The Roar
The Roar

Advertisement
Advertisement
Advertisement

Opinion

The NRL and the mystery of trainers' on-field access

Autoplay in... 6 (Cancel)
Up Next No more videos! Playlist is empty -
Replay
Cancel
Next
Expert
19th February, 2020
74
1779 Reads

Just like a Hardy Boys book, sometimes the NRL presents some baffling mysteries that require dedicated sleuths to solve them.

For years, the blue- and orange-shirt trainers have been running wild and unrestrained across NRL.

That they have been uncontrolled in spite of strict rules demanding limitation of where they can roam has caused exasperation from fans everywhere.

Finally – following an incident where one of these feral menaces interfered with the play in the 2019 grand final – the obvious risks and issues of this troublesome breed finally caught the attention of the authorities at NRL HQ.

However, the reaction of those who run the National Rugby League suggested that they didn’t understand that there were actually already rules in place to prevent the scourge. That is in spite of their own operations manual having detailed rules specifically for that purpose.

Was this a case of mass amnesia? Illiteracy? Or were there deeper forces at play?

Trainers Nick Cotric.

(Photo by Quinn Rooney/Getty Images)

Just last week the mystery deepened further, when rather than just replacing the operations manager Nathan McGuirk with an administrator who will actually enforce the existing and very clear rules, the NRL brains trust instead decided to create additional new rules for trainers.

Orange-shirt trainers
Orange-shirt trainers will still be given unrestricted access to access the field of play to treat an injured player but must immediately leave the field once they have completed the treatment. Orange-shirt trainers will no longer be able to remain on the field behind the play to monitor players and must instead do this from the sideline.

Blue-shirt trainers
Currently, blue-shirt trainers may only enter the field of play after their team gains possession of the football and must leave the field at the completion of the fourth tackle. This rule has been modified to limit blue-shirt trainers’ access to the field when their team is in possession to a maximum of three occasions per half. Blue-shirt trainers will be required to hand a designated card to an NRL interchange official on each occasion prior to entering the field of play.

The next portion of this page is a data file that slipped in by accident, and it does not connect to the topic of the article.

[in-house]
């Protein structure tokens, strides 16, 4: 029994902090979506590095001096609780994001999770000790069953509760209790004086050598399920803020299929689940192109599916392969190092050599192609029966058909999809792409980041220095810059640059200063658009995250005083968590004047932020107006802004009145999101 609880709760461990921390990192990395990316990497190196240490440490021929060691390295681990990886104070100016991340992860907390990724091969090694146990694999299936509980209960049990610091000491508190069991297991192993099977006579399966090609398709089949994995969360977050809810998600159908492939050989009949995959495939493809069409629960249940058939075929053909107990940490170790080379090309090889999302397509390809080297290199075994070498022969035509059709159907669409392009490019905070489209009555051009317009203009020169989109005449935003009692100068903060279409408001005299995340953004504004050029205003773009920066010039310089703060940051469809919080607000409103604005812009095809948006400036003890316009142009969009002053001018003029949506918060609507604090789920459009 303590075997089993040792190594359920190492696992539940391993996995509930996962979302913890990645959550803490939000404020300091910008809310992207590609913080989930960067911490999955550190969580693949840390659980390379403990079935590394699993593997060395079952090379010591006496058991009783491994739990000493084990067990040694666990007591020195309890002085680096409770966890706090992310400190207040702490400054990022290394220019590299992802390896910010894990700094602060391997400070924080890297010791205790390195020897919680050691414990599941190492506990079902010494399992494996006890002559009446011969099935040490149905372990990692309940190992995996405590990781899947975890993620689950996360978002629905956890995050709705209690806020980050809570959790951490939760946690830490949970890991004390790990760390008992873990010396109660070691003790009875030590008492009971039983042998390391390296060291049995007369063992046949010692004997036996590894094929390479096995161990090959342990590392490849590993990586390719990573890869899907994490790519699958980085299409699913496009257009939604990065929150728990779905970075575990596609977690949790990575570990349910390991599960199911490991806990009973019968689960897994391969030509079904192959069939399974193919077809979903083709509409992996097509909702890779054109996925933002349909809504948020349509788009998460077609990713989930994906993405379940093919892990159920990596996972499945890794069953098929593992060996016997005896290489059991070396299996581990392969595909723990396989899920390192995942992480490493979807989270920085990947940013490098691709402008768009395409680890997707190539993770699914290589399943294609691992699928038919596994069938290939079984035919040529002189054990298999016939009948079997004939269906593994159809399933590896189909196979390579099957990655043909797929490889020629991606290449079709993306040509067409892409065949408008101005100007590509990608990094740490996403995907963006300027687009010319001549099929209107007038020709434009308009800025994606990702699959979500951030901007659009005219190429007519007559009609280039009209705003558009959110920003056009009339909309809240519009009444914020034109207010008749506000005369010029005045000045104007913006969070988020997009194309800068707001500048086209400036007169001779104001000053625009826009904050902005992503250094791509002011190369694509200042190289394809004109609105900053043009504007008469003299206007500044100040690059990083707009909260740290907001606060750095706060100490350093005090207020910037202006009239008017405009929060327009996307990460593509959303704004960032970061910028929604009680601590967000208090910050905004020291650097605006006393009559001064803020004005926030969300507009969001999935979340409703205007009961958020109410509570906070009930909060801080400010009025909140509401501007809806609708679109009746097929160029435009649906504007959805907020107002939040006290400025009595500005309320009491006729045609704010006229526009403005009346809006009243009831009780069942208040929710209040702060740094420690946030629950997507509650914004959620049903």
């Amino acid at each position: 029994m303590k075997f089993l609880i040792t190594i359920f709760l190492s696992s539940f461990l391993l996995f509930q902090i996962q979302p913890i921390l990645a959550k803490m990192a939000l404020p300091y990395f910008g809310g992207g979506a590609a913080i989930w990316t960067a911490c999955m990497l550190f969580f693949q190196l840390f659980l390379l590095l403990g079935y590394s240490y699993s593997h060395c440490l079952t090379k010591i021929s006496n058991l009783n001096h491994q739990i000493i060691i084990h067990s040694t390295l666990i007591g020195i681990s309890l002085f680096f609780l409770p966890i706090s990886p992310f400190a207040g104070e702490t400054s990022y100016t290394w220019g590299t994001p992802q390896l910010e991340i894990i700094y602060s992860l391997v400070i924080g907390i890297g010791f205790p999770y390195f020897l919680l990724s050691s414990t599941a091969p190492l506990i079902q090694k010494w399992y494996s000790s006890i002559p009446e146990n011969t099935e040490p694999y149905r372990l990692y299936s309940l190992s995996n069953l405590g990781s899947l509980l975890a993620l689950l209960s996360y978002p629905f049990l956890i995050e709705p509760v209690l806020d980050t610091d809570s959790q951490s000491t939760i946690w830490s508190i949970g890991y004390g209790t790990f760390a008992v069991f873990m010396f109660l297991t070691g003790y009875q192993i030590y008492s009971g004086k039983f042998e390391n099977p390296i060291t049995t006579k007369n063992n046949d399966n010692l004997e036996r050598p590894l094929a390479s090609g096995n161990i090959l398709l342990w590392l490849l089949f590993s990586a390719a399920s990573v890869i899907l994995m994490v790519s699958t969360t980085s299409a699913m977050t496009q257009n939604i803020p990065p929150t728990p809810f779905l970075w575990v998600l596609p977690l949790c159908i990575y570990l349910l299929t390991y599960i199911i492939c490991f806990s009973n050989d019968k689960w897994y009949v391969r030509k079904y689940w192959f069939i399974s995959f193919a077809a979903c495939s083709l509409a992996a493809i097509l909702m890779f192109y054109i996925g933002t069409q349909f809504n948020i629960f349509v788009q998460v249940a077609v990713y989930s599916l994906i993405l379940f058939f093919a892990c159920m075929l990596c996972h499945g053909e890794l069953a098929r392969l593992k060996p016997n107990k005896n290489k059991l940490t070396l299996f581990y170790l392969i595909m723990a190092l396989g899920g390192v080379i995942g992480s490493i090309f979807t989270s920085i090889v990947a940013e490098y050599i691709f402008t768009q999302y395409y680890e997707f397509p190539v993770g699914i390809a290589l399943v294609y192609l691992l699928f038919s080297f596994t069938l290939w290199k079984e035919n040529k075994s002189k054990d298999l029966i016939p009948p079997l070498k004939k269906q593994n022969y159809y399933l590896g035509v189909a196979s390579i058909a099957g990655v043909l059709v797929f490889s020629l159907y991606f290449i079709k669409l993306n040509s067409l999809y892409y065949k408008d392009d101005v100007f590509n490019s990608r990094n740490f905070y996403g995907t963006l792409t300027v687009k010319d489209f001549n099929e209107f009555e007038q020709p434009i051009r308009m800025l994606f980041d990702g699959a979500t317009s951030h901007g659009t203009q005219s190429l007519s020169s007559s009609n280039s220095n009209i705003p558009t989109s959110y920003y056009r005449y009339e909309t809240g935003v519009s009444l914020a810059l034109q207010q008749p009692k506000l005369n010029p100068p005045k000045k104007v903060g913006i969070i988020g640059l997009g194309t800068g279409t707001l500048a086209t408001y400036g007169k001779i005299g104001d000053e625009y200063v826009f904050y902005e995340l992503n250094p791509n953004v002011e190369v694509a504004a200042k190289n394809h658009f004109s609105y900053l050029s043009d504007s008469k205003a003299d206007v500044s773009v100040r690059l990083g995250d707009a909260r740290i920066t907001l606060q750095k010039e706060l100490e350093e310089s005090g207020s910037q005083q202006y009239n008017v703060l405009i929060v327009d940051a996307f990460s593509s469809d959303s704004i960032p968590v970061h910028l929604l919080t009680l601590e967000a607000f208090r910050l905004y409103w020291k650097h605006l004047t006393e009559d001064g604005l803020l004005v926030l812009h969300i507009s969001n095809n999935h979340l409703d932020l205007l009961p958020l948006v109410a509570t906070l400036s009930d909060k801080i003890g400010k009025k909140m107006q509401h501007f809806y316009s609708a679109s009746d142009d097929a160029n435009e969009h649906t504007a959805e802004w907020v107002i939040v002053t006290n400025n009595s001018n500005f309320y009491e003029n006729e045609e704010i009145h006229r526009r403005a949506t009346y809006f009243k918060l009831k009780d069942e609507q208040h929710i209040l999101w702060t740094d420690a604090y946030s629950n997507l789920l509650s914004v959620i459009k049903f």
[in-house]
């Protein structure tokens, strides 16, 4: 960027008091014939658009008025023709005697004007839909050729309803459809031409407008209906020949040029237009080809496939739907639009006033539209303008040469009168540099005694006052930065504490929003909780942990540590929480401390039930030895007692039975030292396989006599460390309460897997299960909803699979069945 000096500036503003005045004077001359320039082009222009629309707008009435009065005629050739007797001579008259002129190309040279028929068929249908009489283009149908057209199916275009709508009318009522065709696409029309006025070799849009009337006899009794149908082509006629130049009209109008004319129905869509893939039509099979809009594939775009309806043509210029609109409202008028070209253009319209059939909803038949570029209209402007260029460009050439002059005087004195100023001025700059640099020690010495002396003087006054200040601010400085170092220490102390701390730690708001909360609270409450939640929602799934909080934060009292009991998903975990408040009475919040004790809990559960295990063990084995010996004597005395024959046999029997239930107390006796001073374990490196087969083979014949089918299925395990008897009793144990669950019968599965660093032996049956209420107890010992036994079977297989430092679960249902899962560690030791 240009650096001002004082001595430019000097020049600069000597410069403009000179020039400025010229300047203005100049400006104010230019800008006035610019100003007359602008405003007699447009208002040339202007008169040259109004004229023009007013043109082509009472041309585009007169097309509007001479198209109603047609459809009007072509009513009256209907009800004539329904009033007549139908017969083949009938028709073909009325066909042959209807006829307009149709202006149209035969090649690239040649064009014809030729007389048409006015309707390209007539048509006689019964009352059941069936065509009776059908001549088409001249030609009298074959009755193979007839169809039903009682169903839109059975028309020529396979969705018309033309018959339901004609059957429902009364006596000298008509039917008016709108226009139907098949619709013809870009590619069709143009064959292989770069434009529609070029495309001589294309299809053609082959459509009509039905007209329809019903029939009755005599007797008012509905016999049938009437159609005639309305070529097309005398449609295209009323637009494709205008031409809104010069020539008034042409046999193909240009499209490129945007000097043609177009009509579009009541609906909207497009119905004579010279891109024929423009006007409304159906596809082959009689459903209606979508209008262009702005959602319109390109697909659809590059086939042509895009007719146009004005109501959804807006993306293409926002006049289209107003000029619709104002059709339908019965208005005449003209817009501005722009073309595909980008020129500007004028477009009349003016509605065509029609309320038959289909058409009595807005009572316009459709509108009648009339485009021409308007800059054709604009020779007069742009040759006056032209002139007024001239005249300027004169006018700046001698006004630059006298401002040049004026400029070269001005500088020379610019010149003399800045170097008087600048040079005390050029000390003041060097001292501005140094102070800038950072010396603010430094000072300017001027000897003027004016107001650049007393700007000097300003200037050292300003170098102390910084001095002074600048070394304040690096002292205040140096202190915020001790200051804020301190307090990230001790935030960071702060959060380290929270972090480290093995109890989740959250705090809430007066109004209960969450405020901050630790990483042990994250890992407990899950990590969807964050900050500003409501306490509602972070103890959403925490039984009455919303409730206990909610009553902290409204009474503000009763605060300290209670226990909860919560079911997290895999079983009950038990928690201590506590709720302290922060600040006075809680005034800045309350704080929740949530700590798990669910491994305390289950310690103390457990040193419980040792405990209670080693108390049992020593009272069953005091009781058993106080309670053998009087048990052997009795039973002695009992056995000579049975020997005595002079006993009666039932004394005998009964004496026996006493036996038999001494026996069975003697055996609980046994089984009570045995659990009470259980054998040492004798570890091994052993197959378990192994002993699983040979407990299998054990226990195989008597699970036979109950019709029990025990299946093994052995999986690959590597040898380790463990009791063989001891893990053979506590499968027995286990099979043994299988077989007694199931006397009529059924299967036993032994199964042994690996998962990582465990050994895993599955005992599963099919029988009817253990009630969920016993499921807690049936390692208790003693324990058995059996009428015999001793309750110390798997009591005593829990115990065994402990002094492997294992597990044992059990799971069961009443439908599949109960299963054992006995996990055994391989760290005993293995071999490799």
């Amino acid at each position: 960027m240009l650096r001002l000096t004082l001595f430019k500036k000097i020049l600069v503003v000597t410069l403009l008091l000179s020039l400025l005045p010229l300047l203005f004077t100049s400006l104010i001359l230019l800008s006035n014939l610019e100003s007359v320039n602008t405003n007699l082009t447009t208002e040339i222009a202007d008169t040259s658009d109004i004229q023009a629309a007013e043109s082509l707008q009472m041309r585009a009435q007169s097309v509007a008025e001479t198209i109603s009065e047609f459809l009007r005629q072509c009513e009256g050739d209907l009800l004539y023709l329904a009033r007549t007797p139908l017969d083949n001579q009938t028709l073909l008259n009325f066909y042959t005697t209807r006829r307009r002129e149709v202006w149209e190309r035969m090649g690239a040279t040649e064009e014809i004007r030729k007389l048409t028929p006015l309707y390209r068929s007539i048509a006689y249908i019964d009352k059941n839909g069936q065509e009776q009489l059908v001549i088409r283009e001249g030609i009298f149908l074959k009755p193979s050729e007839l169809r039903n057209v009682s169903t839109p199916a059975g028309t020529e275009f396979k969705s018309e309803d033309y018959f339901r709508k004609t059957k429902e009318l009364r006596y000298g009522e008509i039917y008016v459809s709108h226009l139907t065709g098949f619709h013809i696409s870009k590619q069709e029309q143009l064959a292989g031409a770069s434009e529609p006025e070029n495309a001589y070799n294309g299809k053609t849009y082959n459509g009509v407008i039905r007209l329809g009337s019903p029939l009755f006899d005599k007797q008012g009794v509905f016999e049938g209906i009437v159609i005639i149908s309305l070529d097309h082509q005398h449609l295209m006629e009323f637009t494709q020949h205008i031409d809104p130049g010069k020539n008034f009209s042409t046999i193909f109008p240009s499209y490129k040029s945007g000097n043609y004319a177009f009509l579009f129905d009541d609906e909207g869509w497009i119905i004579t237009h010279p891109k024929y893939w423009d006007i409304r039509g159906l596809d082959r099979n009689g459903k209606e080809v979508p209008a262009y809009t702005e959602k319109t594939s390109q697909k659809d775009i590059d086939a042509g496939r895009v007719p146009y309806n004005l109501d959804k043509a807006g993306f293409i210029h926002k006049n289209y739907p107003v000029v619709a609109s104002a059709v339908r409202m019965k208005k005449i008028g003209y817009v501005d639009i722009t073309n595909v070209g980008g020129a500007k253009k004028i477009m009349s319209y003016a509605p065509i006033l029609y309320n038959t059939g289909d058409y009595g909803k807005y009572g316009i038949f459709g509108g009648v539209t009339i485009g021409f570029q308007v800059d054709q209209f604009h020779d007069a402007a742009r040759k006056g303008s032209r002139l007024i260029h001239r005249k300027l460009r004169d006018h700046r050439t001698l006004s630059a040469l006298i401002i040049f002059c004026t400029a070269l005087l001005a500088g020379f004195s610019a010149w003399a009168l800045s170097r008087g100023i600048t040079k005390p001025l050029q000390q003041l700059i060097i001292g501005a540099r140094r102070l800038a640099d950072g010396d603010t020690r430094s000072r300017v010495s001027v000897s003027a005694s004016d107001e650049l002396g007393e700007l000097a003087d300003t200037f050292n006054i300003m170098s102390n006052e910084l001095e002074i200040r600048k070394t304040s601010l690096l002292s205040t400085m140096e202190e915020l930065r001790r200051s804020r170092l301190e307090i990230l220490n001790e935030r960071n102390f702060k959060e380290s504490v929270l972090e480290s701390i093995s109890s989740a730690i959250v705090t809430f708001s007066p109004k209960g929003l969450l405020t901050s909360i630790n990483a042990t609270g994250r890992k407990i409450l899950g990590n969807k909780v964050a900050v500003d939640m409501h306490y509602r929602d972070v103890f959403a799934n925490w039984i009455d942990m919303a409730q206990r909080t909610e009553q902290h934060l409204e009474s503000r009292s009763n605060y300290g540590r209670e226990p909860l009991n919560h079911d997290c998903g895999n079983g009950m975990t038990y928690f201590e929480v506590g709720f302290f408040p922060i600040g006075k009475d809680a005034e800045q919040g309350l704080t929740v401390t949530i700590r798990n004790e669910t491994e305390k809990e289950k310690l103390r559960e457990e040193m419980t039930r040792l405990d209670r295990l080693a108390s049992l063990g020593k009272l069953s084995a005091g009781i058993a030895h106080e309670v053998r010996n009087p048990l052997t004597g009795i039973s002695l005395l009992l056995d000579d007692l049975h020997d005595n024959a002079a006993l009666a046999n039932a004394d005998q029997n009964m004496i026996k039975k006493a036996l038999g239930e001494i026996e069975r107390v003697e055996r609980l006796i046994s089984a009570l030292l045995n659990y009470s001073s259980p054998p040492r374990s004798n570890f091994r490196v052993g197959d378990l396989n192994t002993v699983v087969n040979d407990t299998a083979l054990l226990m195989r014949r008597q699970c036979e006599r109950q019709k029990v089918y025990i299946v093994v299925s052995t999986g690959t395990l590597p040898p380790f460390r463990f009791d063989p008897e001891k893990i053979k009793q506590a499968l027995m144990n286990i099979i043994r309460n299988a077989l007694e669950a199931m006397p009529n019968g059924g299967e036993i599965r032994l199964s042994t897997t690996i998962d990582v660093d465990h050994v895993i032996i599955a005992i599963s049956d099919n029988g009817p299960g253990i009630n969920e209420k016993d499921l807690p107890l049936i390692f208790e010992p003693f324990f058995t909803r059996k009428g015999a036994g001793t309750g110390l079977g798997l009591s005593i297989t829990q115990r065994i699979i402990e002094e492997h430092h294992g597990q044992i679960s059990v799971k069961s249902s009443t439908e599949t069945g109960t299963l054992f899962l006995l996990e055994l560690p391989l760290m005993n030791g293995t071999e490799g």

Blue-shirt trainers will continue to be able to enter the field of play on an unrestricted basis following a try being scored, to facilitate an interchange of players, while a video referee decision is pending, during an injury time out called by the referee and prior to a drop out restart, per the existing operational procedure. When facilitating and interchange of players, blue-shirt trainers must only access the playing field when the player entering the game is with the NRL interchange official and about to take the field and immediately leave the field of play once the interchange has been completed.

Advertisement
Advertisement

There are a few references within these new rules that are mystifying. Let me go through them one by one.

“Orange-shirt trainers will no longer be able to remain on the field behind the play to monitor players.”

However, the rules have never allowed the orange-shirt trainers to remain on the field behind the play to monitor players. Very spooky.

“Currently, blue-shirt trainers… must leave the field at the completion of the fourth tackle.”

But this stipulation has never been written in the NRL operations manual. The plot thickens.

But the biggest mystery in regard to these two additions is that two of the very first rules on trainers in the existing NRL operations manual – if actually enforced – make both completely unnecessary.

1.43.2